‘Extreme Makeover' includes turbine
Firm giving it to TV show for Kokomo home has office here.
By Aaron Organ of The News-Sentinel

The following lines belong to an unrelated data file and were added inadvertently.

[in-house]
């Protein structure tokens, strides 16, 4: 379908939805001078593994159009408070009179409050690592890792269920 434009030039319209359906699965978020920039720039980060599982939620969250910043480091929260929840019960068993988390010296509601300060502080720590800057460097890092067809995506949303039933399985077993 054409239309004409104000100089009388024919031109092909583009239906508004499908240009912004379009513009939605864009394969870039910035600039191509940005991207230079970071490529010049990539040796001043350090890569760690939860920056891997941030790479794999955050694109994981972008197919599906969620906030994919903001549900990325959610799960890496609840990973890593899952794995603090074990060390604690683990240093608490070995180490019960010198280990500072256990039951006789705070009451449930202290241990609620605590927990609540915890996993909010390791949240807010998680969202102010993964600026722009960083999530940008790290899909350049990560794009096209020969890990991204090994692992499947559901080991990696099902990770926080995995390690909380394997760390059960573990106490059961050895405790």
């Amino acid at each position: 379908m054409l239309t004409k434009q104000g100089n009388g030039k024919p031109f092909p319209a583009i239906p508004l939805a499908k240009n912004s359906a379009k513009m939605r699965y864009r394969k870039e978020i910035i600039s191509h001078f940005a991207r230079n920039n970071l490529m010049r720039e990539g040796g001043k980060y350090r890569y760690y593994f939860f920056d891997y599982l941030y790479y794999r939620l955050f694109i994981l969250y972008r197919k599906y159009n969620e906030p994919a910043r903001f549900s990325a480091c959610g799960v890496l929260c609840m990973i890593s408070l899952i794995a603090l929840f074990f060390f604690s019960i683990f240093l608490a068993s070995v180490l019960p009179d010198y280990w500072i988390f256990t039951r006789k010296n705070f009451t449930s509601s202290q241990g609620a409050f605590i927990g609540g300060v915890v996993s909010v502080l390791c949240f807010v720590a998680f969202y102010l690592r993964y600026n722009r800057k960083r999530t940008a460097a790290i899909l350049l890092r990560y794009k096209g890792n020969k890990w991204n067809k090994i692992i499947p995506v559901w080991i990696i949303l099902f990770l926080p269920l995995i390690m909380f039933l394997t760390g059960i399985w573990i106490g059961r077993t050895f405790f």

When TV host Ty Pennington calls for a driver to “move that bus” Tuesday in Kokomo for the latest episode of ABC's “Extreme Makeover: Home Edition,” not only will a nearly 4,000-square-foot dream home appear for one lucky family, but the residence will also be powered by a wind turbine built by a South Bend company with local ties.Wind-Wire, which has an office in Fort Wayne, will erect a Windstream 3.7 wind turbine on the lot of the home that is engineered to supply enough energy for a 2,000 square-foot home. The $16,200 donation is scheduled to be installed Sunday or Monday, right about the time Pennington is bellowing deadlines to a crowd of on-site volunteers.Wind-Wire got involved in the “Extreme Makeover: Home Edition” build after company co-owner Dave Smith called the show to offer their services. The show told Smith to contact Hallmark Homes, which was contracted to construct the Kokomo home for the Indiana family in need.After Hallmark executives saw what Wind-Wire had to offer, the rest is history.“We contacted (Hallmark Homes) and they were real skeptical about it, but once we showed them what we did and they saw some of our units, they were all for it,” said Smith. “Matter of fact, they're real excited about it.”The family, which Smith could not identify, was notified of the project Wednesday and promptly sent on vacation, as it customary, while Pennington, his team, hundreds of volunteers and four workers from Wind-Wire get to work for the week.The old home will be demolished today. The new one will be revealed Tuesday.The turbine Smith's company is donating pumps out between 500 and 1,200 kilowatts a month and is entirely dependent on wind; windy months equal more power output. Smith said Skystreams, on average, drop a household electric bill 30 to 80 percent.The turbine will be shipped to the build site from the Wind-Wire plant in La Paz.Smith said the home will be built in a location conducive to wind-powered electricity.“We don't know who the family is, but we're hoping this really helps them out,” said Smith of the turbine. “This will help to eliminate a bunch of their electric.”Smith said Wind-Wire has installed turbines all over the region, from South Bend to Kokomo to Detroit to Chicago. In an economy enveloped in a “green” mentality, Wind-Wire has taken off.“Sure we want a little bit of advertising from it, but you know what? We always wanted to put ourselves in a position where we could do something like this for those families that need it, and we felt this was the perfect way of doing it,” said Smith. “And it feels good.”